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 on: Jun 30, 2015, 07:15 AM 
Started by Rad - Last post by Rad
Christian Science Monitor

Young crater on Mars hints at Earth-like climate

For the first time, scientists calculate water volumes in a young crater on Mars, revealing Earth-like conditions in the recent past.

By Shontee Pant, Staff writer June 23, 2015   

An image by the High Resolution Imaging Science Experiment (HiRISE) camera on the NASA's Mars Reconnaissance Orbiter shows Gullies at the Edge of Hale Crater on Mars recorded during the month of April through early August 2009. (Reuters/NASA/JPL/University of Arizona/Handout)   

Mars is a planet of paradoxes, red in color but icy cold. Did its climate ever resemble that of our warm, blue planet? Maybe so, suggests a new study of Istok crater – and not billions of years ago, but in the recent geologic past.

A study led by Tjalling de Haas of Utrecht University has found that the gullies in Istok crater are similar to those on Earth, and could have formed during recent periods of high orbital obliquity.

Istok crater, located in the Aonia Terra region of Mars, has remarkably well-preserved debris-flow tracks, or gullies. These are the first tracks imaged clearly enough to allow scientists to calculate the amount and frequency of water that flowed through them. As he told the Monitor, this is "really something new!"

Debris flows, such as mudslides and avalanches, differ from pure-water flows in that they contain about only 20-60 percent water, located in the tiny gaps between the rocks and dirt.

Once the scientists had calculated the amount of water necessary to create the gullies they observed, they could estimate the amount of snowfall necessary to generate that much water.

Previous research concluded that these tracks could have been carved with just millimeters of water, but Dr. de Haas disagrees. His team calculated that inches or even feet of snow had to pile up at the heads of these valleys in order to explain the debris flow patterns visible in the images taken from orbit.

The Martian climate is currently quite dissimilar from Earth's climate, with very cold temperatures and an almost nonexistent atmosphere. Most of the known water on the planet is frozen at the poles or hidden in deep underground springs. But finding debris flow tracks in a crater that is less than a million years old – their best estimate dates the crater impact to about 190,000 years ago – demonstrates that temperatures were warm enough in the recent past to allow ice to melt, at least in that region.

How could that happen? De Haas theorizes that these Earth-like debris flows occurred at times of high orbital obliquity, because when Mars's axis is tilted more dramatically, it can have much hotter summers (and colder winters) than the present.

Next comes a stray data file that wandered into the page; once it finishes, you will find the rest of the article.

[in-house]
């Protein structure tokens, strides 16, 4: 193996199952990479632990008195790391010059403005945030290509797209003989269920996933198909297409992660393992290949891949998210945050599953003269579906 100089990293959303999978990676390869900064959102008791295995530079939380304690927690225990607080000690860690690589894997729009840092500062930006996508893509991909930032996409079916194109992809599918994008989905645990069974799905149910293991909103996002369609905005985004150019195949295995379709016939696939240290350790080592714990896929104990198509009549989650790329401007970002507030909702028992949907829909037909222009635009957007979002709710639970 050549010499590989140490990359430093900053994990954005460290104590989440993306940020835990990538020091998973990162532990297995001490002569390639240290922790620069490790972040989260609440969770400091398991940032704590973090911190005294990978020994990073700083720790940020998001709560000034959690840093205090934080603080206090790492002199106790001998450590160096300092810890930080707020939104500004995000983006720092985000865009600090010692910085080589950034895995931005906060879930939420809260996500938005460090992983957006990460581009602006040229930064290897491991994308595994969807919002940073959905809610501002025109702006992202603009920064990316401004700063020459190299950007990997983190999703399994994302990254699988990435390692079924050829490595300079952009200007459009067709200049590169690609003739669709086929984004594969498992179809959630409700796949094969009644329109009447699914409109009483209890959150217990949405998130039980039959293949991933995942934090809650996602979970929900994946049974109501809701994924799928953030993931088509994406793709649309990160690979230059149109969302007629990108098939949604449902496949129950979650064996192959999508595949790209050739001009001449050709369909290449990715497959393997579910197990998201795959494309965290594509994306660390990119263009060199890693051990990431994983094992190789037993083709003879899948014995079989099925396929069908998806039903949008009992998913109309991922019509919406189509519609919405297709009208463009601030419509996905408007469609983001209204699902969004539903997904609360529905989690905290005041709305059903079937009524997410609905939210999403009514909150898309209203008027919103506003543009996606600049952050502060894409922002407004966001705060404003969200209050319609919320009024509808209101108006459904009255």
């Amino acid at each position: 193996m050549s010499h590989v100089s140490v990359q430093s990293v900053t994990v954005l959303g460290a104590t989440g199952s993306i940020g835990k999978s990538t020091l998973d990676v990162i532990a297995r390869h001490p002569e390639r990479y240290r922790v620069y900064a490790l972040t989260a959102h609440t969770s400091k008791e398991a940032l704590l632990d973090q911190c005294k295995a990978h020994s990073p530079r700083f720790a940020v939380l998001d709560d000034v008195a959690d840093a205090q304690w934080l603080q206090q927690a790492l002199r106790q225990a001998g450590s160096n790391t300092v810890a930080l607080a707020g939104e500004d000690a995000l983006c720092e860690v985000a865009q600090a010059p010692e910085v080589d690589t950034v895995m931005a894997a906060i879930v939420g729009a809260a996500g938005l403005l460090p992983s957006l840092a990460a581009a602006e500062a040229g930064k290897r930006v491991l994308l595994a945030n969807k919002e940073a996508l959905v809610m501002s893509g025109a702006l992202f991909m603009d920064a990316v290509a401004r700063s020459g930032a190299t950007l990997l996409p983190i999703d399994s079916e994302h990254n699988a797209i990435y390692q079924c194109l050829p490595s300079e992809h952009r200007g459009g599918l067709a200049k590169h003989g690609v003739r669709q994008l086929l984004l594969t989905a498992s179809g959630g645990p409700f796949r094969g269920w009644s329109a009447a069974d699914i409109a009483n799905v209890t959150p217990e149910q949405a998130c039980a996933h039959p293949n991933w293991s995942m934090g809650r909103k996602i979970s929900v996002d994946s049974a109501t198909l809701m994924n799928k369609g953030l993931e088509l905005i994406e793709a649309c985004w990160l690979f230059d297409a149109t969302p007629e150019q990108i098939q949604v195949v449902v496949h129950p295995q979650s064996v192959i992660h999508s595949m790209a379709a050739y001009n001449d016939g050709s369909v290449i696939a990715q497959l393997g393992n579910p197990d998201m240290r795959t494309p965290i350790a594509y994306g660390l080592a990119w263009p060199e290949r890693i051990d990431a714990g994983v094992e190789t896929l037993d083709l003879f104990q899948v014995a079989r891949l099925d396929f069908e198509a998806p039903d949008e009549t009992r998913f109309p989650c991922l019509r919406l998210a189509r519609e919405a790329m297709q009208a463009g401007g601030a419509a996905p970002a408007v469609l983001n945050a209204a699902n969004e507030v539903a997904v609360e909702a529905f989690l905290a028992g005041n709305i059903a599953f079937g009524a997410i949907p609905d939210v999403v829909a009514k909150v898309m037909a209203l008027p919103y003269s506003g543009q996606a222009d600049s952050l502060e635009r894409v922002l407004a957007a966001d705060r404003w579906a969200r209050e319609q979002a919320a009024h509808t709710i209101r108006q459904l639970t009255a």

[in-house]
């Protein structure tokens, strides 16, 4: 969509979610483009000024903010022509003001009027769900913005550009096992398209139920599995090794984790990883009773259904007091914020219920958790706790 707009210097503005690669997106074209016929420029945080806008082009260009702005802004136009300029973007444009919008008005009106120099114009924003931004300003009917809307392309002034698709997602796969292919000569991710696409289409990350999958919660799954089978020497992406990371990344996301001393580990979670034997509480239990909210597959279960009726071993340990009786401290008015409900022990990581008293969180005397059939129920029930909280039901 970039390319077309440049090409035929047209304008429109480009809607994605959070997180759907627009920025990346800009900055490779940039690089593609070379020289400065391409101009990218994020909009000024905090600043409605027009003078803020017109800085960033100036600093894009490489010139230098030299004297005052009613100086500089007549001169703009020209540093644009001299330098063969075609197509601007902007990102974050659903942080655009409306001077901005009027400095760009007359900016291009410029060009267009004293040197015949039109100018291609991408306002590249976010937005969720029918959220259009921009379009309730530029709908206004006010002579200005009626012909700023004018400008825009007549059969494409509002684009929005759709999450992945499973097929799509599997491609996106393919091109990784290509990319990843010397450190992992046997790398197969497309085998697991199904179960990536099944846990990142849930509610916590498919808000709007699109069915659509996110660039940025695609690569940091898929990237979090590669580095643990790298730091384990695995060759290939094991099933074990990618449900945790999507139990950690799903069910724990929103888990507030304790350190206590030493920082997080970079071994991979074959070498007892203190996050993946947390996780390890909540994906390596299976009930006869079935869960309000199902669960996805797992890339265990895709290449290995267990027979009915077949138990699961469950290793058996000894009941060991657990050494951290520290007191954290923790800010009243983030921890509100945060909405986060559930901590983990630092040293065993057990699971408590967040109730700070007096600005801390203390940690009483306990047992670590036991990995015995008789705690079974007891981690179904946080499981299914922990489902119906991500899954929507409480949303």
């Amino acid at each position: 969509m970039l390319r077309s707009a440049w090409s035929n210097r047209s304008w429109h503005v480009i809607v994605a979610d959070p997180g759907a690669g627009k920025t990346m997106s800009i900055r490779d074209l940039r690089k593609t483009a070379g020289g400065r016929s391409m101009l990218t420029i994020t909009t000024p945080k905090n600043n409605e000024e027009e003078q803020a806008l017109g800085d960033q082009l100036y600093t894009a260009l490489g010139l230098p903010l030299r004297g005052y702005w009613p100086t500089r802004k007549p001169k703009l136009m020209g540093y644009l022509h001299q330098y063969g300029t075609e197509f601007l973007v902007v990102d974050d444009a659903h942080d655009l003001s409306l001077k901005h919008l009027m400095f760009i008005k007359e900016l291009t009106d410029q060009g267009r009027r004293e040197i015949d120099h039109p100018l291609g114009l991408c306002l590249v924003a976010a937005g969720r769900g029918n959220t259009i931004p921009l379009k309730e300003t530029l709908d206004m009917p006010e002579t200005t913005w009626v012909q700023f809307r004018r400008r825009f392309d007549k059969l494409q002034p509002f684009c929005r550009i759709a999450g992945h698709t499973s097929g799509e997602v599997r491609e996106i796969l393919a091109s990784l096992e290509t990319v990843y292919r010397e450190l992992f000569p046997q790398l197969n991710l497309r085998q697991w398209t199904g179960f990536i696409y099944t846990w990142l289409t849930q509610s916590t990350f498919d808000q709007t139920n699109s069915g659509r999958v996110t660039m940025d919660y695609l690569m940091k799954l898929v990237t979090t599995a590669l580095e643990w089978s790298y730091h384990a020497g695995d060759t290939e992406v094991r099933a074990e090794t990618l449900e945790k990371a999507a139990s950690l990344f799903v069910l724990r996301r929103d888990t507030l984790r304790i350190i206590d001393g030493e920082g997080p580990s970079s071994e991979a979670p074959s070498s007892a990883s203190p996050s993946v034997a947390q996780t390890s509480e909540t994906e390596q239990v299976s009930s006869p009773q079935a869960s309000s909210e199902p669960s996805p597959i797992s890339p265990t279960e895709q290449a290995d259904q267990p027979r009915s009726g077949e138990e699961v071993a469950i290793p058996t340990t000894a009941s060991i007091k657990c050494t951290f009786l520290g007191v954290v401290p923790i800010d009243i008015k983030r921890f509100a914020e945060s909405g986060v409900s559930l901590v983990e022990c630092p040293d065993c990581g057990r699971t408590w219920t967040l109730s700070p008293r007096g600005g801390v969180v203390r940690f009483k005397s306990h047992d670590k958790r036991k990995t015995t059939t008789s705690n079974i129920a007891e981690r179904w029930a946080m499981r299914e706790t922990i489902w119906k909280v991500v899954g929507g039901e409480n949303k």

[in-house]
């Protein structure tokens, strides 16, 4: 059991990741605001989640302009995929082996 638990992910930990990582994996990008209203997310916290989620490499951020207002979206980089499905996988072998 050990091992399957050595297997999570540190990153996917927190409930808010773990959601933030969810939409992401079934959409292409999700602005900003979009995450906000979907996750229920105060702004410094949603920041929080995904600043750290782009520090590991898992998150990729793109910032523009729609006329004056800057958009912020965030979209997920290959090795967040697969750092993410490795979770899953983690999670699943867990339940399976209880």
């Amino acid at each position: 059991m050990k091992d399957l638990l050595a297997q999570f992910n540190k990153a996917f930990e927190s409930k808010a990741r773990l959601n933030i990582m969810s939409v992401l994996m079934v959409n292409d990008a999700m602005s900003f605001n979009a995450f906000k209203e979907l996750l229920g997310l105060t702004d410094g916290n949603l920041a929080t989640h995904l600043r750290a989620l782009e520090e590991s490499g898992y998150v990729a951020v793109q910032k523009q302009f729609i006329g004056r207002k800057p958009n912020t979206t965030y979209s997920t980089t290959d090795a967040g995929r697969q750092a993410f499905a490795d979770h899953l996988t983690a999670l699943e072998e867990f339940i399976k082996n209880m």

While Earth’s axis has remained relatively constant over its history, only shifting between 22.1 to 24.5 degrees (thanks to stabilization from our large moon), Mars has bobbled like a top over tens of millions of years, moving between an almost vertical axis down to an axial tilt of more than 60 degrees. Its axis is currently tilted 25 degrees, but during high obliquity intervals, Mars is lying down almost sideways with respect to its orbit, like Uranus does.

It's still uncertain exactly how much these dramatic changes in axial tilt affect Martian climate, but for comparison, a one degree change in Earth's axis may have ended the ice age, melting glaciers from New York City to Greenland. It's not unreasonable to conclude that massive axial swings on Mars could lead to greater climate variation, creating conditions where snow and ice can first accumulate and then melt, causing debris flows.   

This study, published in the current issue of Nature Communications, contributes to the emerging understanding of the dynamic climatic history of the red planet; if these results are replicated in other areas around the planet, it may turn out that Mars was once much more habitable than it currently is.

However, de Haas cautions that his team identified only “a local occurrence, and only during very short periods at high orbital obliquity.” More research is necessary, he adds, to determine whether these conditions were present elsewhere or whether they only speak to an isolated, transient incidence of climate conditions like those on Earth.


The Christian Science Monitor

Mars was not only habitable, it was downright Earth-like, Curiosity finds

Mars' Gale Crater had a long, thin lake that could have supported microbial life in a setting 'really similar to an Earth environment,' according to data collected by NASA's Curiosity rover.
By Pete Spotts, Staff writer December 9, 2013   

This file image shows a self-portrait of the Mars rover, Curiosity. Curiosity has uncovered signs of an ancient freshwater lake on Mars that may have teemed with microbes for tens of millions of years, far longer than scientists had imagined, new research suggests. (JPL-Caltech/MSSS/NASA/Reuters/FIle)   

NASA's Mars rover Curiosity has uncovered mineral and chemical leftovers in the rocks of Gale Crater that paint a remarkable picture of a modest lake whose mucky bed could have supported microbial life as early as 3.6 billion years ago.

In the process, the rover has laid bare the challenges and opportunities the rover's science team faces as it moves into the second phase of the mission: hunting for organic compounds that would enhance the crater's cosmic credibility as a once-habitable spot beyond Earth.

The lessons learned exploring a formation known as Yellowknife Bay suggest that well-preserved organics – easily destroyed by prolonged long exposure to radiation – may exist within reach of Curiosity's drill if the rover's handlers can find the right spot.